Das Team von BCWS

© BCWS

Bangladesh Center for Workers Solidarity (BCWS), Bangladesh

The internationally recognized labour rights organization is a member of the Clean Clothes Campaign and is one of Bangladesh's most prominent advocates for workers' rights.

The internationally recognized labour rights organization is a member of the Clean Clothes Campaign and is one of Bangladesh's most prominent advocates for workers' rights.

BCWS website: www.bcwsbd.org

Labour rights activist Kalpona Akter

Kalpona Akter. Foto: © FEMNETKalpona Akter is the managing director of the Bangladesh Center for Workers Solidarity (BCWS) and one of the most prominent activists in Bangladesh. She started working in garment factories at the age of 12. However, because of her trade union involvement, she was fired and soon put on the factories' "black list". Nevertheless, she continued to fight. Since 2000 Kalpona Akter has been working full-time as an activist. For years, she has been fighting for the rights of women workers, for more security in the factories and the possibility to organize in trade unions. In 2010, she was in prison for one month. For her tireless commitment she was awarded the Alison Des Forges Award by Human Rights Watch in 2016.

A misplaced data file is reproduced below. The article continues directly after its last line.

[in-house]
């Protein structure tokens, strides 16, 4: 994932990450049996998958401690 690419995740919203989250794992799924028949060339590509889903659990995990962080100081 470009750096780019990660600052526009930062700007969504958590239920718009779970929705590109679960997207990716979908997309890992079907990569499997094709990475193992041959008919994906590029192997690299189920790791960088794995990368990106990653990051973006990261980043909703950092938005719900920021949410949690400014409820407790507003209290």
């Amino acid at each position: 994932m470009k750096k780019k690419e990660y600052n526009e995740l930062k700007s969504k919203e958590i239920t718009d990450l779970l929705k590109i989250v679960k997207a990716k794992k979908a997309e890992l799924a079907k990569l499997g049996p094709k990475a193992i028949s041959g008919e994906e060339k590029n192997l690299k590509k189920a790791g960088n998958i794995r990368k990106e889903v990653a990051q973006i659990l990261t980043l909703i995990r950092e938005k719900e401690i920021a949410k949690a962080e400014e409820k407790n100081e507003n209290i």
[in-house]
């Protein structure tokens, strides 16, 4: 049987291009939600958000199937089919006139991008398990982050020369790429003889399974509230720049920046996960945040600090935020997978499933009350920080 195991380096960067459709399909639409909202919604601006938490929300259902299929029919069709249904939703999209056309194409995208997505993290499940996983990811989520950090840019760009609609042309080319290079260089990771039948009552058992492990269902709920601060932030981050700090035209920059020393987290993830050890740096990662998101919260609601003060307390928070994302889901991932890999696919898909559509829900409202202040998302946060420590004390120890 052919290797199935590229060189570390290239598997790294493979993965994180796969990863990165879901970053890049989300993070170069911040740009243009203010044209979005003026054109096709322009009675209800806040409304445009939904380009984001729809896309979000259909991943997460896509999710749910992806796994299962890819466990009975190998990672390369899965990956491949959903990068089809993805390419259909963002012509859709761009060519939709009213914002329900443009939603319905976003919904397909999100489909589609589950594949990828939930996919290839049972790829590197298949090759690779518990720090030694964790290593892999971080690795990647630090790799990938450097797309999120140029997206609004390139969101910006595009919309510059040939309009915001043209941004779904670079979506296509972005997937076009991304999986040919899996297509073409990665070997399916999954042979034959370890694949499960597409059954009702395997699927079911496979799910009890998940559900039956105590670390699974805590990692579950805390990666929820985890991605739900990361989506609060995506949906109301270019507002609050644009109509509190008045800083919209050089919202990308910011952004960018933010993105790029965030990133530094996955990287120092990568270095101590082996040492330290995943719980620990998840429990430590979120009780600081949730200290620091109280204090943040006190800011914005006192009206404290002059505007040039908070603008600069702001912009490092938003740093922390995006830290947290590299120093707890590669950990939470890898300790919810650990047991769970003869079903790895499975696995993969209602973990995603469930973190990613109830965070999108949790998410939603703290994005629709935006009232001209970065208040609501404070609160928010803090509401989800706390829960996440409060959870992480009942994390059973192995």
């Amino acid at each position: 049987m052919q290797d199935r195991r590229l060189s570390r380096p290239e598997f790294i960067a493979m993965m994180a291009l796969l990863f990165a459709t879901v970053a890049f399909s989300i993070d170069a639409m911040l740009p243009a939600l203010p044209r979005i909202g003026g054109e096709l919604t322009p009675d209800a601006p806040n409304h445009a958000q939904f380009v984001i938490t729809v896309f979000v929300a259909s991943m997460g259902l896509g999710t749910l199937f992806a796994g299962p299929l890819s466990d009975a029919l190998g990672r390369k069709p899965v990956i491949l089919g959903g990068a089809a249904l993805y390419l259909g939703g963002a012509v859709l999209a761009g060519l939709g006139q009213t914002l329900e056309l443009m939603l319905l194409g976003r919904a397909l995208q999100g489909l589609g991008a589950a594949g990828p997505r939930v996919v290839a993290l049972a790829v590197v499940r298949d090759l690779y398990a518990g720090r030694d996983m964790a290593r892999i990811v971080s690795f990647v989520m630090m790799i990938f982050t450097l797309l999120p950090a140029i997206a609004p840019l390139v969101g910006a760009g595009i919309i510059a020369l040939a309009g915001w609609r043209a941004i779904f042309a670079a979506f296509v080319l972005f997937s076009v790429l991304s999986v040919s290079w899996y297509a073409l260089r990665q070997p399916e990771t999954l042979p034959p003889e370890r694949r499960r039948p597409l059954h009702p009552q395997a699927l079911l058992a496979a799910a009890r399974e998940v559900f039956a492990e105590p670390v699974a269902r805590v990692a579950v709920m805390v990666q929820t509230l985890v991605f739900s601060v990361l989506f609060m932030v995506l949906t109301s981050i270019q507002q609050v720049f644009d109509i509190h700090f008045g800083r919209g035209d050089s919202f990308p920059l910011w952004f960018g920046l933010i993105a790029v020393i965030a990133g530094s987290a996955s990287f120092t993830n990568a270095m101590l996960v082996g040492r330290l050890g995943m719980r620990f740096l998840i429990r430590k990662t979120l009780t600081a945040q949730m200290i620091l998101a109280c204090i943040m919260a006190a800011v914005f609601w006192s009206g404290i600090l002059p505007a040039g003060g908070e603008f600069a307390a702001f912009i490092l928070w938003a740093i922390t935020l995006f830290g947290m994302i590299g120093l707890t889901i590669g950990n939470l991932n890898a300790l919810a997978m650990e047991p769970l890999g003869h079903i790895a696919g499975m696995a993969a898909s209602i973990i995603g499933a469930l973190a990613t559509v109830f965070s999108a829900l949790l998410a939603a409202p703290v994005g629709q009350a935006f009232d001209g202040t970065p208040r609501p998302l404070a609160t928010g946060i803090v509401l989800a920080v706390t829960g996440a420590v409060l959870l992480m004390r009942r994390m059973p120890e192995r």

In 2017 and 2018 Kalpona Akter was invited by FEMNET to lecture in Germany. Impressions can be found in our reports about the Speakers Tour 2017 and the Speakers Tour 2018.

What we have achieved together with BCWS

BCWS maintains a day care centre for children of female workers. We support the centre with donations. Since the end of 2018, we have also been working with BCWS on a project to combat violence against women in clothing factories.

In 2018, thanks to FEMNET donations, BCWS lawyers were also able to advise 288 workers in cases such as unlawful dismissals, late payment or non-payment of wages or maternity leave. In 21 cases, direct mediation between BCWS legal experts and factory management led to a settlement in favour of the workers. In the remaining cases, a complaint was lodged with the labour court. Of these, 43 have been successful so far, and a further 224 have been submitted to the district court for processing.

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